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Freddie R.
Lamm, Research Irrigation Engineer
flamm@ksu.edu
Loyd R.
Stone, Research and Teaching Soil Scientist
lrstone@ksu.edu
Danny H.
Rogers, Extension Irrigation Engineer
drogers@falcon.bae.ksu.edu
The profitability of converting from furrow surface irrigation to a center pivot sprinkler irrigation system depends upon a number of factors. These include a) the pumping capacity of the irrigation well, b) the cost of converting to the sprinkler irrigation system and loan repayment period, c) changes (if any) in irrigated acreage, and d) comparative irrigated crop yields for the old and new systems. Labor savings are also commonly thought to be a major consideration in switching from furrow surface irrigation to center pivot irrigation systems. Other factors considered include long run crop prices, production costs, and taxrelated depreciation and interest deductions for the pivot system investment.
Center Pivot Sprinkler Investment Costs & Tax
Deductions
Current budget estimates from KSU Farm Management Guide MF836 (Irrigation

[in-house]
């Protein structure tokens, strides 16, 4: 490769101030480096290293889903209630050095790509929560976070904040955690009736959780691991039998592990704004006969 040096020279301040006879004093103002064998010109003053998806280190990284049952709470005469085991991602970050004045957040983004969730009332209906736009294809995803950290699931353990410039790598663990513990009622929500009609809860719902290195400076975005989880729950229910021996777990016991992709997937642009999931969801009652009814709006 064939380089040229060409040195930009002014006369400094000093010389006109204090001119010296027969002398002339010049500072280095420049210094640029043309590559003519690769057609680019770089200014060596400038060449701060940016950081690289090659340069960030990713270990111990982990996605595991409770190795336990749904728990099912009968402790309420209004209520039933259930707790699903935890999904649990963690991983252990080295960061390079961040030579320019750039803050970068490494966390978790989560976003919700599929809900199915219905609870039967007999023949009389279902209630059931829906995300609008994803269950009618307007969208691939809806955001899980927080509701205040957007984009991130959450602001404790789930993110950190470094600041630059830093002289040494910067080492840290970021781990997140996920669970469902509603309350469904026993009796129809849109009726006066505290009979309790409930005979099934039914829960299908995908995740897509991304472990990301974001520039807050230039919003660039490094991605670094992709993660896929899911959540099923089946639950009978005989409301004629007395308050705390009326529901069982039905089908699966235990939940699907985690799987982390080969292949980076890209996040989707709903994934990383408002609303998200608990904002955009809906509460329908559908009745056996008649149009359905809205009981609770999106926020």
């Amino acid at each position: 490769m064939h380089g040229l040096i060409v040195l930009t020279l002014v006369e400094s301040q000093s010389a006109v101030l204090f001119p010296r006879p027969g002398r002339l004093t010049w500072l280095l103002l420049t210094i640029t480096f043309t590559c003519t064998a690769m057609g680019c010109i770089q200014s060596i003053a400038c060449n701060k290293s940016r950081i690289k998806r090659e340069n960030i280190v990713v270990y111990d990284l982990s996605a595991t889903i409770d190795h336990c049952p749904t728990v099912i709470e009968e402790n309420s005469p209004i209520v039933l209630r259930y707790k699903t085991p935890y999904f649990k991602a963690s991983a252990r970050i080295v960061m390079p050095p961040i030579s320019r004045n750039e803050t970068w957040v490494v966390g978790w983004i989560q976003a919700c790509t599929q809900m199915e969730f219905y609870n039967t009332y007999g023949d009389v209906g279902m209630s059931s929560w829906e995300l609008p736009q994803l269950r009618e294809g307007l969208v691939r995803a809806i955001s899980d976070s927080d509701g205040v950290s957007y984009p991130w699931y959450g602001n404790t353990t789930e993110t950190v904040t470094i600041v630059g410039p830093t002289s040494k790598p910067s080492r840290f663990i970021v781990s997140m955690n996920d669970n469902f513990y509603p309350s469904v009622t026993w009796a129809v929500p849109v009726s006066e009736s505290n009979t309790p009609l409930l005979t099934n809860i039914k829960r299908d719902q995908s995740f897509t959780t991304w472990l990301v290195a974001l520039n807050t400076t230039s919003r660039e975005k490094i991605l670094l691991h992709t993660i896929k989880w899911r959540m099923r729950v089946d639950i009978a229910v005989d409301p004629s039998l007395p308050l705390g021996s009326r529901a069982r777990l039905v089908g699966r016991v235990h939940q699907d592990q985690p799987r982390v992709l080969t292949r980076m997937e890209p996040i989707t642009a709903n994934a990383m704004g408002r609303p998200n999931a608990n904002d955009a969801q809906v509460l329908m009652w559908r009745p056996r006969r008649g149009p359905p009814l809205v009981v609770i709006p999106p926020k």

Capital Requirements and Energy Costs) as well as irrigation industry cost
projections are used to estimate the purchase cost of a sprinkler irrigation
system (Table 1). An additional
$4,500 is budgeted to modify the existing well pump for the higher pressure
requirements of sprinkler irrigation. The total cost of the pivot sprinkler
system is projected to be $45,209, including a standard 7 tower pivot system
with drops, low drift nozzles, underground pipe from the field edge to the
Table 1.
Capital Requirements for a Center Pivot irrigation System (125 acres).
Item 
Feet 
Price/ft 
Costs 
Standard 7 Tower Center Pivot 



System Base Price 
1,320 

$28,000 
Drops on 80” Spacing 


2,100 
Low Drift Nozzles 


2,400 
38” x 11.2 Tires 


3,000 
8”
Underground Pipe 
1,320 
$2.52 
3,326 
Electrical
Wiring 
1,320 
$1.90 
2,508 
Connectors 


1,500 
12
KVA Generator 


2,375 
Total
Cost of Center Pivot System 


$45,209 




Pump
Modification Cost 


$4,500 




Total
System & Pump Cost 


$49,709 
A key aspect of this analysis involves the comparison of irrigated corn yields
and net returns across a range of five different gross irrigation pumping
capacities for alternative irrigation systems (Table 2.). Irrigation schedules
(water budgets) are simulated for the 19721998 period using climatic data
from the KSU Northwest ResearchExtension Center in Colby, Kansas. Irrigation
is scheduled as needed according to the climatic conditions, but is limited to